In May 1983, Mötley Crüe had just signed to Elektra Records, but they were in danger of getting dropped before they even released an album on the label. Who saved them? Apple Computer co-founder Steve Wozniak, who had an enormous wad of money burning a hole in his pocket.
Wozniak, the engineer who founded Apple with Steve Jobs, had taken a leave of absence from the company in the early 80s, not particularly interested in making the transition to upper management. What he did instead was sponsor a sprawling rock concert called the US Festival, which had two blowout years in 1982 and 1983 before it sank under the weight of millions of dollars of deficits.
The '82 lineup was heavy on the MTV favorites of the time (the Cars, the Police, Tom Petty, Talking Heads), but the following year was split by genres, with separate days devoted to New Wave, rock and heavy metal. Mötley Crüe, who were big names on the Sunset Strip if nowhere else, managed to get a slot on Sunday, May 29 ("Heavy Metal Day"), alongside Ozzy Osbourne, Judas Priest and Scorpions. (Van Halen reportedly got a million dollars to play that day, and spent most of it on an elaborate party.)
The festival was in San Bernadino, California (about 60 miles east of Hollywood) – MTV VJ Mark Goodman described the venue as "hot and dusty and nasty." Lead singer Vince Neil remembered arriving in a helicopter (his first time in one), feeling amazing because of the Jack Daniel's, pills and "a blonde head bobbing up and down in my lap." Then reality sank in: his band was relatively unknown, and their set list was heavy on unfamiliar tunes from Shout at the Devil, which they had just started recording (it would be released that September).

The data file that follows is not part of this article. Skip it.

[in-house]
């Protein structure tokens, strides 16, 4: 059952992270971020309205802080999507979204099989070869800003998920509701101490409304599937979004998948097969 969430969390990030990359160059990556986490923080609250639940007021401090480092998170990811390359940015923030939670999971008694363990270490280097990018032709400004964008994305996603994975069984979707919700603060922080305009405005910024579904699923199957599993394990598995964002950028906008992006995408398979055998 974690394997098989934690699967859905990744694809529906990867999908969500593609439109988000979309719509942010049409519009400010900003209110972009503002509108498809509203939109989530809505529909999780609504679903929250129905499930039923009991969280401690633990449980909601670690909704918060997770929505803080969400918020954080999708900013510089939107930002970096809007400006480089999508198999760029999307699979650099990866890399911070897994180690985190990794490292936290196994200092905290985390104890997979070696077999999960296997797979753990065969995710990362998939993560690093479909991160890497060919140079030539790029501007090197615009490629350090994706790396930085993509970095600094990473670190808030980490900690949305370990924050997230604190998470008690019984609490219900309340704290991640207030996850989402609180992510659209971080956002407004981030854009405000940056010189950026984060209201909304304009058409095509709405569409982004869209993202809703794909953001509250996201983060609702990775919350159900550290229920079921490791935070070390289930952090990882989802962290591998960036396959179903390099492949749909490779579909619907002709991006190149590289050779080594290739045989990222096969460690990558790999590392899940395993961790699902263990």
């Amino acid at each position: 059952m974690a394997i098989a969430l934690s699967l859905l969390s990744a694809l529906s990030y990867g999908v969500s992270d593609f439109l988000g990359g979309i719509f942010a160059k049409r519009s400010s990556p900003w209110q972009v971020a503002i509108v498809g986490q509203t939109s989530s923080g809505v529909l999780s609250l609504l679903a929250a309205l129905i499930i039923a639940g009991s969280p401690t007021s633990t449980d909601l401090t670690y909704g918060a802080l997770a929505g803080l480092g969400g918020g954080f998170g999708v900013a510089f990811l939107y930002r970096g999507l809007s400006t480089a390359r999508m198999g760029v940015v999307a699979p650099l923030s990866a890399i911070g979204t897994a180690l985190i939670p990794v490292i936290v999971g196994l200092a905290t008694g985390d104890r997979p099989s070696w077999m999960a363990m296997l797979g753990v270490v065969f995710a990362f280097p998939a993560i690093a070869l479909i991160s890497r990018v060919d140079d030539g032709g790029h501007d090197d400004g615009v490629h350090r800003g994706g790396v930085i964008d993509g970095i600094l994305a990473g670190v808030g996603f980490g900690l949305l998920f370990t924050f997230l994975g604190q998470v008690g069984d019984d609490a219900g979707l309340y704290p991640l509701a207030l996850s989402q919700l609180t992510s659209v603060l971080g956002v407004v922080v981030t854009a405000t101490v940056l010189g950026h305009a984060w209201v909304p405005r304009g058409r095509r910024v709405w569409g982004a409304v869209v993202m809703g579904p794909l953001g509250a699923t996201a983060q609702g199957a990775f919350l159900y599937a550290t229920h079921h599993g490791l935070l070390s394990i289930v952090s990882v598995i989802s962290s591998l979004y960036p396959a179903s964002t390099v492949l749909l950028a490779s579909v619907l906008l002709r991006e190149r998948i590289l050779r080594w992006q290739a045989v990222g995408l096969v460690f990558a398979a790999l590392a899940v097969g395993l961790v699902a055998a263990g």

Even if the thousands of metalheads in attendance were waiting for Van Halen, the Crüe won them over in a 45-minute set that showcased what the band was like at the exact moment they broke out from the Strip. The highlight was the future single "Looks That Kill," which also served as a self-description for a band very aware of their image. Bassist/songwriter Nikki Sixx, who turns 56 this week, was just 26 then; despite being over six feet tall in his bare feet, he added several inches with enormous platform boots. Guitarist Mick Mars, who in later years would be a virtual statue onstage because of arthritis and spinal issues, was mobile and aggressive onstage. Vince Neil was a yowling vision of Hollywood hairspray and Kabuki makeup. And drummer Tommy Lee was the engine who ensured the band actually rocked. (You can see the complete set here.)
How did Neil celebrate their triumphant gig? By getting it on with the date of their A&R man at Elektra, Tom Zutaut. Sixx was furious, knowing that Zutaut had the potential to kneecap their career – but when Zutaut found out years later (while being interviewed for the band's book The Dirt), he shrugged it off, saying, "If someone was important to me, I wouldn't take them to a rock show like that. I definitely wouldn't leave anyone in a trailer with any member of Mötley Crüe." Less than a year after the US Festival, Shout at the Devil was certified platinum. Steve Jobs may have been responsible for the iPhone and Pixar, but Steve Wozniak can count Mötley Crüe's career as one of his legacies.